On its part, China hopes that if foreign countries want to sell combustion engine cars they must sell their latest EV brands. Evidently, this seems to be in the best interest of China to upgrade its technological level.

Due to increasing traffic congestion and density on city roads, EVs are cheap and convenient for short distances whereas fast railways are meant for long distance commutes.

The main advantage is the cost of electricity used, which is one-fifth of the cost of gasoline — although the initial price of an electric car is high, there is no smell of oil and noise from the engine. Besides, it accelerates faster.


Imaginechina

Electric cars are on the fast lanes worldwide despite challenges to improve the efficiency of car batteries. 

Improving performance

A big advantage of EVs over conventional gasoline-powered vehicles is the ability to mold the shape of the power train to the vehicle’s design, improving performance. Batteries can be mounted on the floor of the vehicle, which leads to a few performance advantages inherent to all EVs.

The lower batteries are mounted, the lower the center of gravity of the EV. That’s a big reason Tesla Motors’ Model S has built its batteries into the chassis. The Model S has a center of gravity just 17.5 inches off the ground, similar to the Ford GT, which is built for high performance.

Modifying batteries for performance can also give EVs the ability to distribute weight evenly which increases performance.

Another major advantage of EVs is their acceleration. Electric motors naturally have higher torque than traditional vehicles, which gives quick zero-to-60-mph times.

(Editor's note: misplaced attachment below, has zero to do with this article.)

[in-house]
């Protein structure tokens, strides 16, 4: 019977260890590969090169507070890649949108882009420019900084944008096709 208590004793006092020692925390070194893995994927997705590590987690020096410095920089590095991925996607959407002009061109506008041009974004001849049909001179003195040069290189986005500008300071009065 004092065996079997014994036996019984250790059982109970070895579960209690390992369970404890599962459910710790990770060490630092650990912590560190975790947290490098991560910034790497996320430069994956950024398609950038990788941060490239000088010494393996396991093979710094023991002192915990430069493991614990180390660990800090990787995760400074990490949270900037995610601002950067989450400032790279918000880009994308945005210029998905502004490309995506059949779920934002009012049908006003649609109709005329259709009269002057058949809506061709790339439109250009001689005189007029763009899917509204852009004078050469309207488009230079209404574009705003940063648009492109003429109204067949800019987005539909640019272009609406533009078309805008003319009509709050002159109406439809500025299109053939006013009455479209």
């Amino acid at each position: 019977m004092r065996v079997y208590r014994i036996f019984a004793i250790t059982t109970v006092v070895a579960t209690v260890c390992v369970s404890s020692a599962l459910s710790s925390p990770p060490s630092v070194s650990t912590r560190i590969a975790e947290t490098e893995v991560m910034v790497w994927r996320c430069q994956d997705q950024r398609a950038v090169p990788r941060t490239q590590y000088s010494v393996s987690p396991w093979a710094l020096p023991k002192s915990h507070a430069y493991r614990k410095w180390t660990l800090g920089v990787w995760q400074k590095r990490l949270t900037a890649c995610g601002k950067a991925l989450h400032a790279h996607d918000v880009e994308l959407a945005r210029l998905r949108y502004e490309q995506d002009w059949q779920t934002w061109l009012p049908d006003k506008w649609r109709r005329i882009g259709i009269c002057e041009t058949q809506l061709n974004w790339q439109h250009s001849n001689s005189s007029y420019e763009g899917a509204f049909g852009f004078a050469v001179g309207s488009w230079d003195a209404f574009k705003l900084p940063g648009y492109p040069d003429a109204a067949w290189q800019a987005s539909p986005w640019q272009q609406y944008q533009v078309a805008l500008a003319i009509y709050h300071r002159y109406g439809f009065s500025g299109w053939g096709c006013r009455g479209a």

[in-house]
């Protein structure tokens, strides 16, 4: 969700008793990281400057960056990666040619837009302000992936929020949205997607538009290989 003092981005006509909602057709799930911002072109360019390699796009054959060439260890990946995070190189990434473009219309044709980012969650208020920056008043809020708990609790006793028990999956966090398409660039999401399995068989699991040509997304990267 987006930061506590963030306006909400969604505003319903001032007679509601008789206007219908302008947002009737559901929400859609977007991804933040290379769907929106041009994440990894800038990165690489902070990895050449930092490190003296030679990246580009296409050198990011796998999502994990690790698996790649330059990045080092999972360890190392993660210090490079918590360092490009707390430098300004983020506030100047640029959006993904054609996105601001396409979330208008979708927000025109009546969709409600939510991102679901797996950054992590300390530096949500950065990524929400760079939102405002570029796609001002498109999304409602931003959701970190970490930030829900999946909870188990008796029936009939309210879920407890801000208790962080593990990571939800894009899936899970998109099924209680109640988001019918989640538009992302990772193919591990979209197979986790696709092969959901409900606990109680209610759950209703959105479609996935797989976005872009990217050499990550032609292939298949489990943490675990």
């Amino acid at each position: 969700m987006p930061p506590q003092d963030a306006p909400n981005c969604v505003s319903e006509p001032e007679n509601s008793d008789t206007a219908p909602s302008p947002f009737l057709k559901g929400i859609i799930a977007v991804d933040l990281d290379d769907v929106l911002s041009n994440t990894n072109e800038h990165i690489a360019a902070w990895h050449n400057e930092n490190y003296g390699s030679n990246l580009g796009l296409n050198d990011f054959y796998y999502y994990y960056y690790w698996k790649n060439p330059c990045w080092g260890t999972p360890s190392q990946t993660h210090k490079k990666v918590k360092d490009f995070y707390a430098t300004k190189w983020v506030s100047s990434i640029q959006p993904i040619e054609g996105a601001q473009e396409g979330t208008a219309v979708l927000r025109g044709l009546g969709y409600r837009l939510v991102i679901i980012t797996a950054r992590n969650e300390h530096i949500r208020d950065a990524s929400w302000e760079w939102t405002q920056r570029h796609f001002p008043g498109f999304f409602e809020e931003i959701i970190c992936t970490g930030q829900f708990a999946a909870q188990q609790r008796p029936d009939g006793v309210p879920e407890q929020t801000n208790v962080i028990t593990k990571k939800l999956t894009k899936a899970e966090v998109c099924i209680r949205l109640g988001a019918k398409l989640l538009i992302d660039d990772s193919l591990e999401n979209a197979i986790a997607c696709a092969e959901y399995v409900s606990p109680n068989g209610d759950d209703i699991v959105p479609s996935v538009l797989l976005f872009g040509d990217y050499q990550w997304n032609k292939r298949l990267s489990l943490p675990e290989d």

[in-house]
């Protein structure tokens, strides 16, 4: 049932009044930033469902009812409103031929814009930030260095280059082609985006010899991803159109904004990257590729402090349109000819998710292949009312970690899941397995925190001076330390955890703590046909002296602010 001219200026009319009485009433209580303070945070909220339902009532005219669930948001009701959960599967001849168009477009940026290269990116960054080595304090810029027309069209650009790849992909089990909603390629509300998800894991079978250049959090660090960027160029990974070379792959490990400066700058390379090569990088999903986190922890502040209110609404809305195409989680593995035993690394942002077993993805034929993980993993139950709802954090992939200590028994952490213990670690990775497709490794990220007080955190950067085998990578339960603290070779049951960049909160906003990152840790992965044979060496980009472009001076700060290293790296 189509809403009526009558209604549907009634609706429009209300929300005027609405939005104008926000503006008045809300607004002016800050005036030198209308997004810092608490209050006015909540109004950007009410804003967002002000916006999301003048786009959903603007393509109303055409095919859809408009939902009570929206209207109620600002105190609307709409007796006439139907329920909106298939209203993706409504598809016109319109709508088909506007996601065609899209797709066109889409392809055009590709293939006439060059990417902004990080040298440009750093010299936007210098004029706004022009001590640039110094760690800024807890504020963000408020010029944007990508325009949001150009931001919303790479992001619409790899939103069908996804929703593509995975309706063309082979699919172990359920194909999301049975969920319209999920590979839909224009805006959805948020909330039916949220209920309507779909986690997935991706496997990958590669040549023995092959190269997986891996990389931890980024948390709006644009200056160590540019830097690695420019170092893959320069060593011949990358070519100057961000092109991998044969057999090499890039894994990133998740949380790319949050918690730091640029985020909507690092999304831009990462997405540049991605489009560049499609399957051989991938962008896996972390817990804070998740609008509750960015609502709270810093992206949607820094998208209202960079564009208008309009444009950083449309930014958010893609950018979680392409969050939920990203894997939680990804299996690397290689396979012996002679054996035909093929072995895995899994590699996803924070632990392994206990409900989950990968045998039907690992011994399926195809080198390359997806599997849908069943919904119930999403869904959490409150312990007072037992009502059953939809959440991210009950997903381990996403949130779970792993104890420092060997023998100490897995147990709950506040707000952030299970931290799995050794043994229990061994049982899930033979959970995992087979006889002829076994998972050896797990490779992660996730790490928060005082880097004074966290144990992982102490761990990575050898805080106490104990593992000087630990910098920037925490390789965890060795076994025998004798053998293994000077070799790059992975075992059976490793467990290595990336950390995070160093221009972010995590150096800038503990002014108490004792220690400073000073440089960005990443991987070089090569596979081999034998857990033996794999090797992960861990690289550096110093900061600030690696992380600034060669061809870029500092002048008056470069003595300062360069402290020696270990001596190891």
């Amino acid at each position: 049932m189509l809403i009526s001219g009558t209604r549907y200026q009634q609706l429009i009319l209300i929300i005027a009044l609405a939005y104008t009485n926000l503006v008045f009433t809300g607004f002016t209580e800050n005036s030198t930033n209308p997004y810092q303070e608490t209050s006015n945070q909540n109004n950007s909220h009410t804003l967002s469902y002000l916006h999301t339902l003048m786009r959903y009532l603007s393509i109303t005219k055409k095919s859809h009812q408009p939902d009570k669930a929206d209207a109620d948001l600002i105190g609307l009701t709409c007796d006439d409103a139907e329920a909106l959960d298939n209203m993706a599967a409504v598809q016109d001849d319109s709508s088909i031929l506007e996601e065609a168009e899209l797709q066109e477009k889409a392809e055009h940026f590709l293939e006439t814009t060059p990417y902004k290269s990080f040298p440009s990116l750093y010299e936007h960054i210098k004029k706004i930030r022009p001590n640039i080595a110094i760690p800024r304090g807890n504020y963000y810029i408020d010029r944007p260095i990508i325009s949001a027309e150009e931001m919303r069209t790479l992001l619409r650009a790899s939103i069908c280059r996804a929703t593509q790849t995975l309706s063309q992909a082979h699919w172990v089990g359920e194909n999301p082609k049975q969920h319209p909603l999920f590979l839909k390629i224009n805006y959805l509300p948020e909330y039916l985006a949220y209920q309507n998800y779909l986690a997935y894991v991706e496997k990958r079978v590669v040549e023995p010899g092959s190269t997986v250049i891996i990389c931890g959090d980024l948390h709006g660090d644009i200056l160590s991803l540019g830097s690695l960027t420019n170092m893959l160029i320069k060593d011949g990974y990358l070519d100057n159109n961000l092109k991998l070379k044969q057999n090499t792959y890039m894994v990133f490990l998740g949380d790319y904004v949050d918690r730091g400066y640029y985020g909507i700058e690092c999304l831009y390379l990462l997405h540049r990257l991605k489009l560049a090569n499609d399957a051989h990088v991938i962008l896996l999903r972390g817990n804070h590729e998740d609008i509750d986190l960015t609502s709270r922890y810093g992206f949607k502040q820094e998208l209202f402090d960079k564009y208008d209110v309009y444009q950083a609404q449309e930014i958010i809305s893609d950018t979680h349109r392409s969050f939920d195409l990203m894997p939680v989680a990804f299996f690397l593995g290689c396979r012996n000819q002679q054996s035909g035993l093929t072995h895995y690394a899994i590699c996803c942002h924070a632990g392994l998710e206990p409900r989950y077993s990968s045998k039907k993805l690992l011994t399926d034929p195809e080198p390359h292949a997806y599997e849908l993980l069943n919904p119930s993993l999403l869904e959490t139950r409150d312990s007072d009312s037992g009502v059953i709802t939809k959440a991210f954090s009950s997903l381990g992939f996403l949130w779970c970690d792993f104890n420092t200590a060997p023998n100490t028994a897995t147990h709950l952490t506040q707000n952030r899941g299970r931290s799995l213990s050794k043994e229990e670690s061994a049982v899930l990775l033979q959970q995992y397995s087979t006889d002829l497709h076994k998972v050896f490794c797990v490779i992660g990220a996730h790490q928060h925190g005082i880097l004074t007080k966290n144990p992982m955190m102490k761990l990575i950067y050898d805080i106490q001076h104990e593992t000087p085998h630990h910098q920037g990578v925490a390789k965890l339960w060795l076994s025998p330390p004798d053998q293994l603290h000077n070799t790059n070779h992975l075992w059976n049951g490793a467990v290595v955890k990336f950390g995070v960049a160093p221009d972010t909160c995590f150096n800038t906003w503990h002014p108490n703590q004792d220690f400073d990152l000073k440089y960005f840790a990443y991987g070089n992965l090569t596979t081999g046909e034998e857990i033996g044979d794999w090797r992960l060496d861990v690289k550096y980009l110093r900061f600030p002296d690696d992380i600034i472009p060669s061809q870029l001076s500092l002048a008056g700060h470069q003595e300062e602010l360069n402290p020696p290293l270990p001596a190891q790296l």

Tesla’s Model S, for example, can go from zero to 60 in as little as 3.1 seconds, beating BMW’s 2015 M3 time of 3.8 seconds.

EVs aren’t going to beat any top speed records with torque alone, but unless one is on a race track, it’s probably not legal to go over 75 mph anyway.

These design advantages are fundamental to EVs and will be built into vehicles in the future. Yet, as with any newly emerging technologies there are some challenges. Critics say that initially there will be more pollution and transition costs as electricity is mainly derived from coal plants.

Moreover, major investment, building of refuelling infrastructure, long charging time and minimum range of 700km are other limitations.

Others suggested that the world would be better off if vehicles were powered by natural gas, conveniently forgetting to mention that natural gas production causes massive amounts of methane emissions, particularly if fracking is involved; and that methane is a far more powerful greenhouse gas than carbon dioxide.